Centuries ago, Aristotle proposed the concept of telegony, which suggests that the traits of offspring are not only influenced by their biological parents, but also by the mother’s former mates. This idea never really caught on with scientists, though, because it failed to generate much empirical support. Indeed, so little evidence has been found for it that some encyclopedic descriptions of telegony chalk it up to nothing more than “superstition.” However, a new study just published in the journal Ecology Letters provides some provocative experimental support for telegony and suggests that we may have been too quick to dismiss this idea.
In this study, researchers created two groups of male flies of the species Telostylinus angusticollis. One group was fed a nutrient-rich diet during the larval stage, leading them to grow to a larger size. In contrast, the other group was fed a nutrient-poor diet, which stunted their growth. Next, a group of immature female flies (“immature” here meaning that they were not yet capable of reproduction) were mated with a male fly from one of the groups.
Later in the experiment, after those female flies had matured, they were mated again with a male fly from one of the two initial groups (sometimes a fly from the same group, and sometimes a fly from a different group—this is what is known as a crossed design, because all possible mating combinations were created). The researchers then looked at the traits of the resulting offspring to determine whether they were only carrying traits of the most recent mating partner (i.e., the biological male parent), or if they also carried traits from former mating partners.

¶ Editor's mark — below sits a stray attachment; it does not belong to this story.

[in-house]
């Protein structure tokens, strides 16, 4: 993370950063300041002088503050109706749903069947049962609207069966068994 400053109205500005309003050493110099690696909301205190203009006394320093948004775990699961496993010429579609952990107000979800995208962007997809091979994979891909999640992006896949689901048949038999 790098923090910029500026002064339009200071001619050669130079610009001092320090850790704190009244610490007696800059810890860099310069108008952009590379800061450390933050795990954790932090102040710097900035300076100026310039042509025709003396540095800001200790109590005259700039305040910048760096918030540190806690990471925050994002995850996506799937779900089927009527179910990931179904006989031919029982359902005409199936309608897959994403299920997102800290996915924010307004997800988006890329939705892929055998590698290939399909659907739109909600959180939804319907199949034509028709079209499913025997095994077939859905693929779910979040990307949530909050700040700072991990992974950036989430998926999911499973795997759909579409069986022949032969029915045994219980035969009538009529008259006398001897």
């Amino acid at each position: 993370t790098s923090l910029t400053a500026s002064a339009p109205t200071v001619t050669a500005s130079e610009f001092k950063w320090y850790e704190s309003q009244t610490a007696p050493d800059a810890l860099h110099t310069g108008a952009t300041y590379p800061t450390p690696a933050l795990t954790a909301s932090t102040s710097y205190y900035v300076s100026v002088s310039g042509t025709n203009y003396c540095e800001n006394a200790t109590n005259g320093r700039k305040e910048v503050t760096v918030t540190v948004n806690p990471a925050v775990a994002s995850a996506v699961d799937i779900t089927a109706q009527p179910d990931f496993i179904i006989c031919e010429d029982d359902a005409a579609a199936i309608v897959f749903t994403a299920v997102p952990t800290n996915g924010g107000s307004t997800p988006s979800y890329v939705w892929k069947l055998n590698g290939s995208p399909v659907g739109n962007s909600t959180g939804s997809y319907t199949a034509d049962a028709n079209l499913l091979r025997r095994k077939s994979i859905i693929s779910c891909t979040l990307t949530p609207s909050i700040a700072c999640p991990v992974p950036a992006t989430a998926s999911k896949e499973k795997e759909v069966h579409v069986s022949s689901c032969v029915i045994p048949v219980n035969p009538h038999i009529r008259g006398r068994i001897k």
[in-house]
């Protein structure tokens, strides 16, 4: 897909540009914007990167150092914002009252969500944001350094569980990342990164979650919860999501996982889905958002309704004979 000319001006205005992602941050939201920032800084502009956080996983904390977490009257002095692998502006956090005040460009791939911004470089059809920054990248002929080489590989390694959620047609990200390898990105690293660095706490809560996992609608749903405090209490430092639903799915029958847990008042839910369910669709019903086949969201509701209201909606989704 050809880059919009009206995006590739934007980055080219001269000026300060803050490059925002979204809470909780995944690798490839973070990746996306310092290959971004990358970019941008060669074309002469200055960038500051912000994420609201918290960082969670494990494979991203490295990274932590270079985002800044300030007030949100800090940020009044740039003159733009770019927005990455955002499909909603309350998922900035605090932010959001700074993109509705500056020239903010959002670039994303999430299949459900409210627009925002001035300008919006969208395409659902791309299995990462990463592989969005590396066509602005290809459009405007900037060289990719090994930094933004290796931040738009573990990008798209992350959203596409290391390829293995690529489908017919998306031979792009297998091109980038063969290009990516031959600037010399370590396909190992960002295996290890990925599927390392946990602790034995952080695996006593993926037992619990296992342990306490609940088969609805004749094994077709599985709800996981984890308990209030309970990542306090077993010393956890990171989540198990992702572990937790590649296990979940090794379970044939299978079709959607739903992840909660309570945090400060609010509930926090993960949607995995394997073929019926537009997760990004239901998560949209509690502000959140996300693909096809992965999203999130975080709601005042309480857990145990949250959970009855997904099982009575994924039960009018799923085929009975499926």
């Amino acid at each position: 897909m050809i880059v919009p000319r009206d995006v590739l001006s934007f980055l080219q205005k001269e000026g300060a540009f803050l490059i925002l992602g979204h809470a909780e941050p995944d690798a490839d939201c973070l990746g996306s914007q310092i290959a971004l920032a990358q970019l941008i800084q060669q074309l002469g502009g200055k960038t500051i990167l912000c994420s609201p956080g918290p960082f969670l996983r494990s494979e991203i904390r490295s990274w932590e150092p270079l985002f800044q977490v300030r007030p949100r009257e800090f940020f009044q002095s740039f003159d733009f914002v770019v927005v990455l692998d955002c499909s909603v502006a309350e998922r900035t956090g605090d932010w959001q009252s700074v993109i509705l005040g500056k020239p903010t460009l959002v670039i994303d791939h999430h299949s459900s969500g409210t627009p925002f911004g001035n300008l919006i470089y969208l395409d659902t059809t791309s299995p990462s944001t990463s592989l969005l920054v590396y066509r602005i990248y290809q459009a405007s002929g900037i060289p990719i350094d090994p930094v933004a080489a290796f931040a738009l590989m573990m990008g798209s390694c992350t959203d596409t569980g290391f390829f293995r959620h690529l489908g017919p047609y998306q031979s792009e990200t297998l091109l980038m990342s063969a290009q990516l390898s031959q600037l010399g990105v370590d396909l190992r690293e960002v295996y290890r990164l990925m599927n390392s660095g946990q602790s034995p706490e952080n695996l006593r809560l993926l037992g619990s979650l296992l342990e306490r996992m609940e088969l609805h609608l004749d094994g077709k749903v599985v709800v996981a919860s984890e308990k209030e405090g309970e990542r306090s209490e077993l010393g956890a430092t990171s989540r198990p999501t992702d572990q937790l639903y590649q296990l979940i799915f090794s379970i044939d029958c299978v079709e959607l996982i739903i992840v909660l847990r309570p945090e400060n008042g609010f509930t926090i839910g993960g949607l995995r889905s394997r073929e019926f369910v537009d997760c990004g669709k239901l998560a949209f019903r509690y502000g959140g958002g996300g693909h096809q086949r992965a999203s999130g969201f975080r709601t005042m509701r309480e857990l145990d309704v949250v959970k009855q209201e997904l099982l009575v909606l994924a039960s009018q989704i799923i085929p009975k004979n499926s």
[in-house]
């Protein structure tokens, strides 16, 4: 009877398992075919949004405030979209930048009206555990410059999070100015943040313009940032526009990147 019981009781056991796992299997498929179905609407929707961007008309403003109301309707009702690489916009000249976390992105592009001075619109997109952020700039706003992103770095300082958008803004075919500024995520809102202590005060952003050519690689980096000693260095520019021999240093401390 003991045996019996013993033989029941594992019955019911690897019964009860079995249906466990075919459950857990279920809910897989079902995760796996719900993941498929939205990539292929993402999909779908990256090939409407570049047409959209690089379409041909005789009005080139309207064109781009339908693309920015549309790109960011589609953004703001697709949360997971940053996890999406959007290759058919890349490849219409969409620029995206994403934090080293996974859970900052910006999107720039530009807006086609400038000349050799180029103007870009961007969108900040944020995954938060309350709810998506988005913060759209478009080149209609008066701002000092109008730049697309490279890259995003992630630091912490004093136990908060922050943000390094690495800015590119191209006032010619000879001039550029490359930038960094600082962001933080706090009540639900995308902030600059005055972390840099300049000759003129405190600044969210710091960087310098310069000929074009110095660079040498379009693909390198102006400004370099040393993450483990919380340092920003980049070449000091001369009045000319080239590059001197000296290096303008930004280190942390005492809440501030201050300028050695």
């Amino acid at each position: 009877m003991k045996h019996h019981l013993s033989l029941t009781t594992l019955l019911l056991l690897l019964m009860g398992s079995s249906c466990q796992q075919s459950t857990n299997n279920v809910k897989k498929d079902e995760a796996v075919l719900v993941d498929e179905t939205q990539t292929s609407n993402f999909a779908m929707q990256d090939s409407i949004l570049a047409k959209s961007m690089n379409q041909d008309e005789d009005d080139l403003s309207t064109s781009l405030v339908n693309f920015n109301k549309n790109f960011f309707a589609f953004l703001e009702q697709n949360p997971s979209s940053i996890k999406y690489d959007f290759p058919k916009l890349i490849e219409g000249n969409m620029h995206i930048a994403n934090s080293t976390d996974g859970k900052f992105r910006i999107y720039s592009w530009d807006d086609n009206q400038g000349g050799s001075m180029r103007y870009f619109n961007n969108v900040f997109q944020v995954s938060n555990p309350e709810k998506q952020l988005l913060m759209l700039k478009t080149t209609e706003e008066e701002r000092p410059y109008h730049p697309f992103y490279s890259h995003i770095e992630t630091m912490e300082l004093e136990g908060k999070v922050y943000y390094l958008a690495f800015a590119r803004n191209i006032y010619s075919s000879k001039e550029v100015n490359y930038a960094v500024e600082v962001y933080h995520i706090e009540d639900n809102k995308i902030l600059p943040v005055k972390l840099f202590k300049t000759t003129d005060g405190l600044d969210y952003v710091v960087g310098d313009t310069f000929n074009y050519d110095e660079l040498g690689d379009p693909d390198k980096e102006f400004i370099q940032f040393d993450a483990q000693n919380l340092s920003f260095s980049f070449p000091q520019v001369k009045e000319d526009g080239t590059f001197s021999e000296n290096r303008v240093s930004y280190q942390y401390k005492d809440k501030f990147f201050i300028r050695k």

Perhaps not surprisingly, DNA paternity analyses confirmed that the most recent male partner had indeed sired the offspring in the vast majority of cases. However, the scientists also found that the size of the offspring was strongly related to the size of the female’s first mating partner. At the same time, offspring size was unrelated to the size of the most recent partner, even in cases where there was definitive evidence that the most recent partner was the father. That’s right—the young flies tended to look more like mom’s first mate than they did their dads.
How do we explain this pattern of results? The researchers hypothesize that what may be going on is that the female’s eggs are absorbing molecules from the semen of their previous mates, and those molecules are having an impact on the subsequent development of the egg.
As you can see, perhaps there really is something to the idea of telegony after all. Of course, this does not necessarily mean that telegony occurs in other species, let alone humans—it simply tells us that we may have much more to learn about how traits are inherited.
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To learn more about this research, see: Crean, A. J., Kopps, A. M., & Bonduriansky, R. (in press). Revisiting telegony: Offspring inherit an acquired characteristic of their mother's previous mate. Ecology Letters.
Image Credit: 123RF.com
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